In a remarkable example of joined-up thinking by the Ministry of Justice and HM Courts and Tribunal Service (HMCTS) this last week, we have heard on the one hand of the dates for further court closures, and on the other that the government is once again looking into the possibility of the remaining courts staying open longer each day. Thus, it seems, we simultaneously need less courts and more court time. I will be examining this mixed and contradictory message in this and my next post, beginning with the news of the court closures.
Court closures are, of course, nothing new. In fact, throughout my time as a lawyer there seems to have been a permanent programme of court closures. I recall when I started practising back in the 1980s there seemed to be at least one court in every local town, and even in some villages. Medium sized towns would typically enjoy the benefit of magistrates’, Crown and county courts. Sadly, those days are now long gone – many of those towns now have no courts at all, although some of the old court buildings remain, as silent reminders.
The latest group of potential closures was announced by the government back in July 2015, when it launched a consultation on proposals to close 91 courts and tribunals in England and Wales. This resulted in the decision last year to close 86 of those courts, although the consultation outcome has since been updated, most recently on Monday this week, when the dates for the closure of five of those courts were announced by HMCTS. We were told that Lambeth County Court, Eastbourne Magistrates’ Court, County Court and Family Court, St Albans County Court, Watford Magistrates’ Court and Family Court, Torquay Magistrates’ Court and Llangefni Civil and Family Court “will cease to provide a public-facing service” between the 17th of July (so some may already have closed even before the announcement) and the 17th of September.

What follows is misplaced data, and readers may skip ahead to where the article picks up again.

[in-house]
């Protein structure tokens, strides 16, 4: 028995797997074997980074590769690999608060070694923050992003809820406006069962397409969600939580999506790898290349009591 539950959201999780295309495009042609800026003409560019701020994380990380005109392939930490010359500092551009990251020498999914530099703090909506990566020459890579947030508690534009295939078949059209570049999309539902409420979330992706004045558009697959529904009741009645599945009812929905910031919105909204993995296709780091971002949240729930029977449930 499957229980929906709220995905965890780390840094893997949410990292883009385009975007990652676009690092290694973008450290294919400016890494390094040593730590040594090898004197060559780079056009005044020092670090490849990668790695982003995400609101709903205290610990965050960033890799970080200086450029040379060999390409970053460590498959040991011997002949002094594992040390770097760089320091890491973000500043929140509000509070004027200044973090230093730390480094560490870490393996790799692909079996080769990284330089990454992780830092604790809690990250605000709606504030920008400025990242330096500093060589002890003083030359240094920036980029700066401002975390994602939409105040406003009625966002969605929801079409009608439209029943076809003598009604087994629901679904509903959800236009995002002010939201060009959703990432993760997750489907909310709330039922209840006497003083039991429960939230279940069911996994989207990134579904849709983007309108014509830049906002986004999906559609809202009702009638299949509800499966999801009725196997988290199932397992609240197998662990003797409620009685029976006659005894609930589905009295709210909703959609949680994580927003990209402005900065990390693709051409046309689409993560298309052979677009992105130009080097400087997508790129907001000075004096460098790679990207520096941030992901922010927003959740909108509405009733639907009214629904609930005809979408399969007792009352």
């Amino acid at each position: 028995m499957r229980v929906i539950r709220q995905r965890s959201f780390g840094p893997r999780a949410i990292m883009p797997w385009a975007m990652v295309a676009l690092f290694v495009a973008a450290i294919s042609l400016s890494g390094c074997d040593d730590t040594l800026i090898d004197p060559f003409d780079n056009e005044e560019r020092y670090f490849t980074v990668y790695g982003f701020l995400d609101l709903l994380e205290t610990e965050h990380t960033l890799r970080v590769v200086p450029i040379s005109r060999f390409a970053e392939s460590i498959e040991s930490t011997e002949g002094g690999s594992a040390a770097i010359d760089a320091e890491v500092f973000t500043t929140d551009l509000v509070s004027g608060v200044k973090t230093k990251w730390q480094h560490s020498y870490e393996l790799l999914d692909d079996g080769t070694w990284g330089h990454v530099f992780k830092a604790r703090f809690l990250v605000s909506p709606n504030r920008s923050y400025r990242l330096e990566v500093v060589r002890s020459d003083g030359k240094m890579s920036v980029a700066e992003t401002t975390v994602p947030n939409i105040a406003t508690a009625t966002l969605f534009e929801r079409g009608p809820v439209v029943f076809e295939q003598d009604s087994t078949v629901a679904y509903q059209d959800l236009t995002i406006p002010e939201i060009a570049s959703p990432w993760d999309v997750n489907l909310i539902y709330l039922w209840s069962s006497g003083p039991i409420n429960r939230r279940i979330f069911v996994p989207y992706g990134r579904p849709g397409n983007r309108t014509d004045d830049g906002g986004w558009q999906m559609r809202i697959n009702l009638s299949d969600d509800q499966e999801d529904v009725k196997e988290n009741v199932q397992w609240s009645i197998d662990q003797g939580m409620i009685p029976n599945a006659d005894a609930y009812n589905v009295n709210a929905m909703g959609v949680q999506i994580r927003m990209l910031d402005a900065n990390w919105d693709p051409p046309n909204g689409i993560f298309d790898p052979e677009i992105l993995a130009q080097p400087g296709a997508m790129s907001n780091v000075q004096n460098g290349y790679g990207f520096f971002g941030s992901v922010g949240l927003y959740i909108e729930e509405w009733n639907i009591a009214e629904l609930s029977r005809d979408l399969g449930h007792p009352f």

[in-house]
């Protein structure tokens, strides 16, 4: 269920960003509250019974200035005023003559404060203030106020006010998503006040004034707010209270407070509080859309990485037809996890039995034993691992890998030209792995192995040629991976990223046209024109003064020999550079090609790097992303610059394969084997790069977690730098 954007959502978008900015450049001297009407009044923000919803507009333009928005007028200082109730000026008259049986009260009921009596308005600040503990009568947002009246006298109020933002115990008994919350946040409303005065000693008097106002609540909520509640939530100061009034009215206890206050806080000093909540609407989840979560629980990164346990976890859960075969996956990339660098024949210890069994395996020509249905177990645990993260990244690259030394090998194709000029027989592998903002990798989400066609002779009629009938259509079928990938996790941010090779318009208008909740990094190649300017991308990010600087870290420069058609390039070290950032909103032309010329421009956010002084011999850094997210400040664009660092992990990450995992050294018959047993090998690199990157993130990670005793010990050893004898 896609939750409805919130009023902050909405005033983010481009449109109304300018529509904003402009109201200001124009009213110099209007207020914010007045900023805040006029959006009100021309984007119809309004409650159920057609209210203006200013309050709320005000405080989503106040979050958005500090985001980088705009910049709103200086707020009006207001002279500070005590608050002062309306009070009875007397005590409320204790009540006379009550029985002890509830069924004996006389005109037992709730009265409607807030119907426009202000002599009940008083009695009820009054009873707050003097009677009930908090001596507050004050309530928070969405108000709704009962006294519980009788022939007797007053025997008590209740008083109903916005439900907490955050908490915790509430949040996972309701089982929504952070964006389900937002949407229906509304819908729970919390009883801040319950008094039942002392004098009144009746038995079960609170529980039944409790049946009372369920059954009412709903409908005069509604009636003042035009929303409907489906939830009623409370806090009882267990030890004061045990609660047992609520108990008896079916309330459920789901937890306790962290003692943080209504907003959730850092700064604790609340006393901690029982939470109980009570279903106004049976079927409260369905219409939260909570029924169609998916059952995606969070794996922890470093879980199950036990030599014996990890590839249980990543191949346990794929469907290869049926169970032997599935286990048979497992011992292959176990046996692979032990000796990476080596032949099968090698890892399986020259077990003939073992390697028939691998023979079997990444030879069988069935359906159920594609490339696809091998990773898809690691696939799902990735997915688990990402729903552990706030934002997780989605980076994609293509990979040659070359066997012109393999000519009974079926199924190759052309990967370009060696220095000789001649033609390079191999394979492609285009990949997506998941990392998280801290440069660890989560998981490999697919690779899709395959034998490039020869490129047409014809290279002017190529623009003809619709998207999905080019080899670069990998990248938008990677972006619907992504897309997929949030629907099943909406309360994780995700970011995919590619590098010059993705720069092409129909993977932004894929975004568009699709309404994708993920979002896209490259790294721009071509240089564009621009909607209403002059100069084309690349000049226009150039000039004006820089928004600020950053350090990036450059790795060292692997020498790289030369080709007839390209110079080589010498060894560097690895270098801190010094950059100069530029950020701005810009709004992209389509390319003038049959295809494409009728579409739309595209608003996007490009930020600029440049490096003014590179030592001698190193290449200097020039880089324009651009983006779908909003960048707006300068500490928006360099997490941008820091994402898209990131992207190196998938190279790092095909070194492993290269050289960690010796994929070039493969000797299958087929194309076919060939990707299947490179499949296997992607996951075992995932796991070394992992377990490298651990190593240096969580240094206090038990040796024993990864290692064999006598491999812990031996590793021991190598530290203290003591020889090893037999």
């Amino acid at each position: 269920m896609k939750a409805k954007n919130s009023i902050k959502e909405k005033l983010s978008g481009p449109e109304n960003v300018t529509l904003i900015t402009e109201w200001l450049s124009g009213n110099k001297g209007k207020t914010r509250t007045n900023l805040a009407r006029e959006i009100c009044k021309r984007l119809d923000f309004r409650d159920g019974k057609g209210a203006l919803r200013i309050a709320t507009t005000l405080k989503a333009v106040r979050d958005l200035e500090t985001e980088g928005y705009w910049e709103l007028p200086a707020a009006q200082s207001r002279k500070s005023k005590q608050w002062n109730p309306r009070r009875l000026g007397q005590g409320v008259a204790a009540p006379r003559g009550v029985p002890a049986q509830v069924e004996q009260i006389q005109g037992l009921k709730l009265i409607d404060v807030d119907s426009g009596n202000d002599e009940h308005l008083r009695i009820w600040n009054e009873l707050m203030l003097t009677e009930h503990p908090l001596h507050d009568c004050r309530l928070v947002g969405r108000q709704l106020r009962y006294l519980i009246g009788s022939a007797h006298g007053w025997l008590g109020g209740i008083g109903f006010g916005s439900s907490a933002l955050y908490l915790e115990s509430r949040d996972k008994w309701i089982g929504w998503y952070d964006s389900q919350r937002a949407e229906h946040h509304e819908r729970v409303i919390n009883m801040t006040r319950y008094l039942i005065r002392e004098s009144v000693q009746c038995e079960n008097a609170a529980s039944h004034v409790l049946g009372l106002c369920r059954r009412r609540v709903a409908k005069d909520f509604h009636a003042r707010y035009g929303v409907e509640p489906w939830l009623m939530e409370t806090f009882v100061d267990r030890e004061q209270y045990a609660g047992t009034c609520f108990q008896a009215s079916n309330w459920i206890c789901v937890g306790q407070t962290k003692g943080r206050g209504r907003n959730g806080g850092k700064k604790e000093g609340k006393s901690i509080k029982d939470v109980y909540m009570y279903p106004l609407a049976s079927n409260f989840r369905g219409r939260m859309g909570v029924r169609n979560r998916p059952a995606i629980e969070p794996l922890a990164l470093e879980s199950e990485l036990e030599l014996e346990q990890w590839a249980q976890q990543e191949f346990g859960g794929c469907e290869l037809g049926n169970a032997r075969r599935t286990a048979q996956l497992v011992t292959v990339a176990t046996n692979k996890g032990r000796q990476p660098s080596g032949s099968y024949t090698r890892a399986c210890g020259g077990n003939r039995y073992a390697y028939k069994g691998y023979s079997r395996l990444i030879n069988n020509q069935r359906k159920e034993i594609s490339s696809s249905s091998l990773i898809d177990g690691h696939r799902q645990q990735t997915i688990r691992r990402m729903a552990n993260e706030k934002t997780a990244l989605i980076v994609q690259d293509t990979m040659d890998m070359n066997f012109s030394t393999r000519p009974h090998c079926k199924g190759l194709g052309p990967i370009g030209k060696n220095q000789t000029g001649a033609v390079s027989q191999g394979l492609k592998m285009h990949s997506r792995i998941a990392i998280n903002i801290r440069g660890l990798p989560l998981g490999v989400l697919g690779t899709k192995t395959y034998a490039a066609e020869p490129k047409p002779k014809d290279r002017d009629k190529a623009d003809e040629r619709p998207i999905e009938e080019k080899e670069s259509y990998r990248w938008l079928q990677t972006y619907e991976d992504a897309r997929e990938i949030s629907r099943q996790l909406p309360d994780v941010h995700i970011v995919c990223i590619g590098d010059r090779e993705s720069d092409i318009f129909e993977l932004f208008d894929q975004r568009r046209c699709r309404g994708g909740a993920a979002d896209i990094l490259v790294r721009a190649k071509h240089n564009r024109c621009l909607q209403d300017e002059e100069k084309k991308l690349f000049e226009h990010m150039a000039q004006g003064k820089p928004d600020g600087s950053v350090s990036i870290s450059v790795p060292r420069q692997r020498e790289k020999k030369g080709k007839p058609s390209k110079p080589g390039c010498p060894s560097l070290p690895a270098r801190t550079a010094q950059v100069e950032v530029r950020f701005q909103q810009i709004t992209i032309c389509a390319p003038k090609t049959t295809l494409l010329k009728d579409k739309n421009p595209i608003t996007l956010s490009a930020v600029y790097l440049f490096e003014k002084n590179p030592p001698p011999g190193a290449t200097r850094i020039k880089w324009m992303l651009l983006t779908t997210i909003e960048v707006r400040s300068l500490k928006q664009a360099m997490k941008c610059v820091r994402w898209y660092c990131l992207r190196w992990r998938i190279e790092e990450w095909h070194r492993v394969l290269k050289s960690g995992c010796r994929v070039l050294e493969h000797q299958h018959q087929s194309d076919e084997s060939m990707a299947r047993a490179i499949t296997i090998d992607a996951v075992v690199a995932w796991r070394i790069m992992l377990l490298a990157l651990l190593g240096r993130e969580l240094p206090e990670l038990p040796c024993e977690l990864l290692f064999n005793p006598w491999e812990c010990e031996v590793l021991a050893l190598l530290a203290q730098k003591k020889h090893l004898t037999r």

Of course, the government characterised the court closures as part of a modernisation programme, rather than as a purely cost-cutting exercise. Shailesh Vara, Parliamentary Under-Secretary of State for Courts and Legal Aid, told us how it was linked to shiny new “modern IT systems”. Referring to ‘online services’, he said:
“In a society where people transact digitally in so many aspects of life, they expect a service to be available when they need it. Access to justice cannot, therefore, be defined solely by proximity to a court or tribunal building. It must be defined by how easy it is for people – witnesses, victims, claimants, police and lawyers – to access the service they need, however they choose to do so.”
All very well, of course, if you have access to ‘online services’, but many people don’t, or don’t feel happy using such services, as I’m sure the government well knows. As I’ve said here before, and as is surely self-evident, court closures mean reduced access to justice, and no amount of government spin will cover up that simple truth.
The reality is that the court closures have nothing to do with modernisation, and everything to do with cost-cutting, which is particularly ironic when we were told only last week that the government made more than £100 million in profit from court fees during the last year. Clearly, that money is not being ploughed back into maintaining access to justice levels.
The government also suggested that part of the rationale for court closures was that some court buildings were under-used. This may be so, but it doesn’t sit happily with the fact that many courts are over-worked, particularly in these post-legal aid days, where so much time is having to be spent dealing with litigants in person. Why not transfer some of that workload to the under-used courts, which may often be more conveniently located for users?
No, that obvious solution would be too expensive. Blow access to justice, let’s save money by closing local courts and take up the slack by increasing the workload of the courts that remain. Which brings me to my next post, on the subject of longer court hours…